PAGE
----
Can you believe the first two photos are the entrance hallways to our hotel, Hilton Busan, and not sets from Star Trek?? The hotel opened in 2017, and it is so exciting to see some unusual and interesting architecture after staying in so many ordinary hotels over the past 500 days. As seen in the third photo, every floor has two chairs facing the Sea of Japan, while the fourth is a cafe facing the shore that keeps quite busy during the day. Breakfast in Asia continues to amaze us. In addition to the standard American offerings of cereal, sausage, bacon, eggs, and pancakes, this hotel features…two or three kinds of rice, green vitamin (spinach), lentils, stir-fry, dim sum, noodle soup (prepared to order, and marvelous), ox knee soup, seaweed soup, sautéed anchovies, two kinds of spicy Korean pancakes, miso soup, steamed mackerel, smoked salmon, a full salad bar with salad dressings, bulgogi (Korean barbecued meat), and abalone porridge…to name just a few. There is also a fruit and yogurt bar with five kinds of yogurt, and a fabulous dessert bar with apple pie, pecan pie, tiramisu, bread pudding, chocolate cake, and if you can believe it, an eight-tiered chocolate fountain that runs continuously! It is something to see! We get free breakfast, as we are Hilton Diamond members, but for everyone else it is $45 per person. Imagine, if we had to pay for it, our 11 days here would total $990 just for breakfast.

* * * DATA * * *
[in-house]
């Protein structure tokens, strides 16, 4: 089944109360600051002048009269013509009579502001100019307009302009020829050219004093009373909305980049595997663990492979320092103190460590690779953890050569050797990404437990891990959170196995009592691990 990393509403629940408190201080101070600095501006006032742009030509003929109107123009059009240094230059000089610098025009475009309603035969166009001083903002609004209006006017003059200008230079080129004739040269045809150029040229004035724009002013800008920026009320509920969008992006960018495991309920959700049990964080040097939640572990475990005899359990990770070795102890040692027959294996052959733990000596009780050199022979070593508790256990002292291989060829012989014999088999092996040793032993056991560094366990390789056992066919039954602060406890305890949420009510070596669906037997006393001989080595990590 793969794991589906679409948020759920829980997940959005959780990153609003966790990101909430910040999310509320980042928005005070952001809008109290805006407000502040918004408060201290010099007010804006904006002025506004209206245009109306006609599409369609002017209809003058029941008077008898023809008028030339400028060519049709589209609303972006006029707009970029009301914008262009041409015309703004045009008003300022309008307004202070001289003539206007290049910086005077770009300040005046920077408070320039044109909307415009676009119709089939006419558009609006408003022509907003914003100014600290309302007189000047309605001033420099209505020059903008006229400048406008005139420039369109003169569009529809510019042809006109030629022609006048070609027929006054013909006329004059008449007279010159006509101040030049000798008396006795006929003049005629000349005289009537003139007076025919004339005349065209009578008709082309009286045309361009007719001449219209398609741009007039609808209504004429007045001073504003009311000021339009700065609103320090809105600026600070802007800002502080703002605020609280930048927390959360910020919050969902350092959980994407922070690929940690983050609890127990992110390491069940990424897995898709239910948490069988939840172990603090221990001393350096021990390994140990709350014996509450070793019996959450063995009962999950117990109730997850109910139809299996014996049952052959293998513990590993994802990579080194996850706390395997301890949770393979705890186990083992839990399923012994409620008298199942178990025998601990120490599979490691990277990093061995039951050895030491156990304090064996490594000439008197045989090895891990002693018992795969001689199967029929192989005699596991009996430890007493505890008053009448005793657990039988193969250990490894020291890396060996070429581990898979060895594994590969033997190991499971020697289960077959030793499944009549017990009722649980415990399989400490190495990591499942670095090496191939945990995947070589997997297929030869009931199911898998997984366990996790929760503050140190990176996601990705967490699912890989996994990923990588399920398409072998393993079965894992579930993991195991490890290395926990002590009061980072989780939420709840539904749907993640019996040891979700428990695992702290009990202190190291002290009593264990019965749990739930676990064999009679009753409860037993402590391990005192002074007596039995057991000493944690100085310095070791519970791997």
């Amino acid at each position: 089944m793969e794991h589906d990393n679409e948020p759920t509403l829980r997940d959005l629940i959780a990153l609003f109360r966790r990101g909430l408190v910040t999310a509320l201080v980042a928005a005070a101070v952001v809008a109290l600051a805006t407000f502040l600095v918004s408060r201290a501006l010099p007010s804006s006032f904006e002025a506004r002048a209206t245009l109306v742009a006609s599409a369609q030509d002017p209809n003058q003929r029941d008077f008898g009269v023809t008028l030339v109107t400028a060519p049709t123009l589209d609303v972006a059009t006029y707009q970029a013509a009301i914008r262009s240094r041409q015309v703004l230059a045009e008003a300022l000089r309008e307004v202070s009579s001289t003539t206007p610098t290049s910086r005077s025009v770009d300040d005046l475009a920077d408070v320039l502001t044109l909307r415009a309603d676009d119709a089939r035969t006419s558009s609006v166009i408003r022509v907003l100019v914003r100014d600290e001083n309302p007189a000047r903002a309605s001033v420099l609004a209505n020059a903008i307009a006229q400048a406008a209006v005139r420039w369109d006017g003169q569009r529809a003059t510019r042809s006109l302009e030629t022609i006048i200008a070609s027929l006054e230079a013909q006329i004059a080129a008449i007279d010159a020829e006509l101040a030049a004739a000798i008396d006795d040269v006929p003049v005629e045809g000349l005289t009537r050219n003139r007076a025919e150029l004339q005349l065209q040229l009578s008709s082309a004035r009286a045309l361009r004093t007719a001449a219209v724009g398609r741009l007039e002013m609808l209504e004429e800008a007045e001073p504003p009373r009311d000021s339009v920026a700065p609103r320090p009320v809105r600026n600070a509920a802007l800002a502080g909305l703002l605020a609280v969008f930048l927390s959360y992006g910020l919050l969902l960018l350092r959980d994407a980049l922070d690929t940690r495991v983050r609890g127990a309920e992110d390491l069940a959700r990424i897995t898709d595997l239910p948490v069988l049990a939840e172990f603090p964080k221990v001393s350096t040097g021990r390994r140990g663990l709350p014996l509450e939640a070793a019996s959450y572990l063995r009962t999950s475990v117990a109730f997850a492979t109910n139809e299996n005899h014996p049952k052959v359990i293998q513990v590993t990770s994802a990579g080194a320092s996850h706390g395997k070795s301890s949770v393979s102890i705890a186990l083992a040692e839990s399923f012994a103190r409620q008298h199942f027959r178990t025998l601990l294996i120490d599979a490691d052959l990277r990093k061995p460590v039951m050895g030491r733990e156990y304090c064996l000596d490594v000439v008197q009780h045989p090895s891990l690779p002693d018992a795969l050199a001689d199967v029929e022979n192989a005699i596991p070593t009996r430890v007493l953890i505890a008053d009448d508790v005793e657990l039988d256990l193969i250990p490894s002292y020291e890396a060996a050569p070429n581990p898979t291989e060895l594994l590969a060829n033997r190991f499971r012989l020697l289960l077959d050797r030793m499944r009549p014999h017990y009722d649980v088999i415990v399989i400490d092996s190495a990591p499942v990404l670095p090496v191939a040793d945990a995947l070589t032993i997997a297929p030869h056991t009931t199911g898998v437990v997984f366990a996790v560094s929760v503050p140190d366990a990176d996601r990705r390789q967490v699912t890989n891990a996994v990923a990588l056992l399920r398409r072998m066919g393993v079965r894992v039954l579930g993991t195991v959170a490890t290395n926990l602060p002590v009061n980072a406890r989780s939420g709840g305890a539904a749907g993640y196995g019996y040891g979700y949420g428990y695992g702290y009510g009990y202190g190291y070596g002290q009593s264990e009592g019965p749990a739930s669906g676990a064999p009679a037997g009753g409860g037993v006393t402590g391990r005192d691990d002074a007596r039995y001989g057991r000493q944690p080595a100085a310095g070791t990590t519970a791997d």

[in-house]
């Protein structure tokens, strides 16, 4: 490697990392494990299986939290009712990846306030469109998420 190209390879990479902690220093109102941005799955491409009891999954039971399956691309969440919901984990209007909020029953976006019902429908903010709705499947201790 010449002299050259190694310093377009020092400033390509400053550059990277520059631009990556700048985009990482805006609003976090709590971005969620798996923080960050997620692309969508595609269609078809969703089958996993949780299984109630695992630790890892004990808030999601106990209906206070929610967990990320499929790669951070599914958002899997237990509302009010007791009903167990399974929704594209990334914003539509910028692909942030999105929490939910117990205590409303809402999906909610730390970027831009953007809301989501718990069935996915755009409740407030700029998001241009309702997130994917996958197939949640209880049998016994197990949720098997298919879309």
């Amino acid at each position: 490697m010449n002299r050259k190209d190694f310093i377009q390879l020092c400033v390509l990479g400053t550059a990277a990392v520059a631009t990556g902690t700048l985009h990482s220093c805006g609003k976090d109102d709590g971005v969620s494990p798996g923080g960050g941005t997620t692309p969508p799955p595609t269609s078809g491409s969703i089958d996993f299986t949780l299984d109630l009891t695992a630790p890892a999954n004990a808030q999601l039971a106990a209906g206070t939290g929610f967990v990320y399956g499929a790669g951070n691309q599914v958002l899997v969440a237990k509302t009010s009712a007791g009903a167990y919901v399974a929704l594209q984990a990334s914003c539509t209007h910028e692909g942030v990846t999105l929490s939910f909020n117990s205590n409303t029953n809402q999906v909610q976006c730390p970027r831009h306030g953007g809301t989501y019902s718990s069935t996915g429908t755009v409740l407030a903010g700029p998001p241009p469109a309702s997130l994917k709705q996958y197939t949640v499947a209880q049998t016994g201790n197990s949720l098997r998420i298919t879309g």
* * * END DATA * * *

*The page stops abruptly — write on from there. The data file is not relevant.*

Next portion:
There is a coastal walking path outside the hotel along the coast, and there are three photos taken from the path. You can see a woman who successfully and joyously climbed the rocks, and then two photos of something that delights and fascinates us….Korean stacking rocks. In the Celtic world, they are called “cairns,” and here, people pile rocks, sometimes precariously, on top of each other, making a wish. If the stack remains, it is said your wish will come true, but if it falls…..well, you know. People are welcome to add rocks on top of stacks already made and also make a wish. Aren’t they pretty, though? In some ways, they look like tiny pagodas. It was so delightful to stumble upon them without knowing they would be there.
Next, there are two food pictures. The first looked so unusual that we took a photo without having any idea what it could be. Do you see the containers with what looks like dried weeds? One whole container costs 10,000 won, about $10. I asked the hotel staff what it was, and the question passed to four people before we arrived at an answer…it is agar, a gelatinous derivative of seaweed, used in soups. We engaged a chef for help, and he told us that a container would feed 20-25 people when boiled, so the true cost is just 50 cents per person. The next photo was at the grocery store bakery. As you can see, sweets are lined up on a table for people to pick out their own. Pastries in Asia are not normally found in glass cases. Those in the forefront are croissants that are very, very liberally loaded with powdered sugar! The woman you see was cutting the pastries so that each different pastry could be sampled.
The last photo is from the Grand Hilton Seoul…rules for the Fitness Center. The way No. 6 is worded, and the fact that it even needs saying……